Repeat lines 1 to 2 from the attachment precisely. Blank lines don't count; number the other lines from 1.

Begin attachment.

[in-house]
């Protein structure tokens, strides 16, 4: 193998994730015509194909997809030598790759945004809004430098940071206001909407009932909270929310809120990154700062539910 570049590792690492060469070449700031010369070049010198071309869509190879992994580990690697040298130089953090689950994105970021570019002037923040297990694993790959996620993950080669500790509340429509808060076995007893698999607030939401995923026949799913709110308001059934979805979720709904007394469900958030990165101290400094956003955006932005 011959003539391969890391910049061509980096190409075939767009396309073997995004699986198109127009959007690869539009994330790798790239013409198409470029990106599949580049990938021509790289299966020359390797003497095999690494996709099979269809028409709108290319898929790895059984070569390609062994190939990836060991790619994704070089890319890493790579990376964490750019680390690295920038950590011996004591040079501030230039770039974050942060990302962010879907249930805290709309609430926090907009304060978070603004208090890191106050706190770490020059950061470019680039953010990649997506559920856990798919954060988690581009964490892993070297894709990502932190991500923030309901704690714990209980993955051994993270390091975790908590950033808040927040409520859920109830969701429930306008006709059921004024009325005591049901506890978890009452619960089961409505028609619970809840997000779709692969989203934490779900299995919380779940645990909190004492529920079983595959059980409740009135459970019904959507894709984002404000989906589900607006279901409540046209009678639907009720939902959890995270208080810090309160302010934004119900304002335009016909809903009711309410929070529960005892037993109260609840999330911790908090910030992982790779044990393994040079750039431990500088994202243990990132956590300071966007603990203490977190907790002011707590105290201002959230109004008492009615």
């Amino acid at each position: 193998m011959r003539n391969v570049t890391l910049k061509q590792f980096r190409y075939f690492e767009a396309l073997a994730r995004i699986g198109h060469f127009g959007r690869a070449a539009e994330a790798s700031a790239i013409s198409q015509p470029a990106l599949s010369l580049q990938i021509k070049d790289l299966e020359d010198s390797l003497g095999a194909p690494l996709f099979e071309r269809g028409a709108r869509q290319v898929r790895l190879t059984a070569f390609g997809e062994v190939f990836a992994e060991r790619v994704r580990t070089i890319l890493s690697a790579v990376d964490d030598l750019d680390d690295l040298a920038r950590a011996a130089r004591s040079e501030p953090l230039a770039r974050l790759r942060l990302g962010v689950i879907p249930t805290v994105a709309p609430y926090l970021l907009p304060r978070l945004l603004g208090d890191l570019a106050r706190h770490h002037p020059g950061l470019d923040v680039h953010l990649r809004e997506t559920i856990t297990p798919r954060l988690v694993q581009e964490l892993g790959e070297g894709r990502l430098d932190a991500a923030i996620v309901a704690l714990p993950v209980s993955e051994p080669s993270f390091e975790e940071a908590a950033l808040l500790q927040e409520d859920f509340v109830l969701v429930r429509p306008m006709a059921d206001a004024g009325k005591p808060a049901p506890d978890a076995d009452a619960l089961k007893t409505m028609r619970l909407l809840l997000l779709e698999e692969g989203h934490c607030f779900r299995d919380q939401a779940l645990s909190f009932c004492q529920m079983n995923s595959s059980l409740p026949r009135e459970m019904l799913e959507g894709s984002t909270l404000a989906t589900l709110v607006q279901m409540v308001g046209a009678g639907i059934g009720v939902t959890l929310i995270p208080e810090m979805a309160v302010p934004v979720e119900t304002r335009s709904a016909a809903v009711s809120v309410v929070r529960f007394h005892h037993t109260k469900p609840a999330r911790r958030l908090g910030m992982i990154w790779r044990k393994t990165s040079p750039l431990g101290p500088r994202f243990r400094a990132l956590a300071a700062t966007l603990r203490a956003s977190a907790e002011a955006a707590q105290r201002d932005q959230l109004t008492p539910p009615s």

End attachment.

[in-house]
């Protein structure tokens, strides 16, 4: 193998994730015509194909997809030598790759945004809004430098940071206001909407009932909270929310809120990154700062539910 570049590792690492060469070449700031010369070049010198071309869509190879992994580990690697040298130089953090689950994105970021570019002037923040297990694993790959996620993950080669500790509340429509808060076995007893698999607030939401995923026949799913709110308001059934979805979720709904007394469900958030990165101290400094956003955006932005 011959003539391969890391910049061509980096190409075939767009396309073997995004699986198109127009959007690869539009994330790798790239013409198409470029990106599949580049990938021509790289299966020359390797003497095999690494996709099979269809028409709108290319898929790895059984070569390609062994190939990836060991790619994704070089890319890493790579990376964490750019680390690295920038950590011996004591040079501030230039770039974050942060990302962010879907249930805290709309609430926090907009304060978070603004208090890191106050706190770490020059950061470019680039953010990649997506559920856990798919954060988690581009964490892993070297894709990502932190991500923030309901704690714990209980993955051994993270390091975790908590950033808040927040409520859920109830969701429930306008006709059921004024009325005591049901506890978890009452619960089961409505028609619970809840997000779709692969989203934490779900299995919380779940645990909190004492529920079983595959059980409740009135459970019904959507894709984002404000989906589900607006279901409540046209009678639907009720939902959890995270208080810090309160302010934004119900304002335009016909809903009711309410929070529960005892037993109260609840999330911790908090910030992982790779044990393994040079750039431990500088994202243990990132956590300071966007603990203490977190907790002011707590105290201002959230109004008492009615």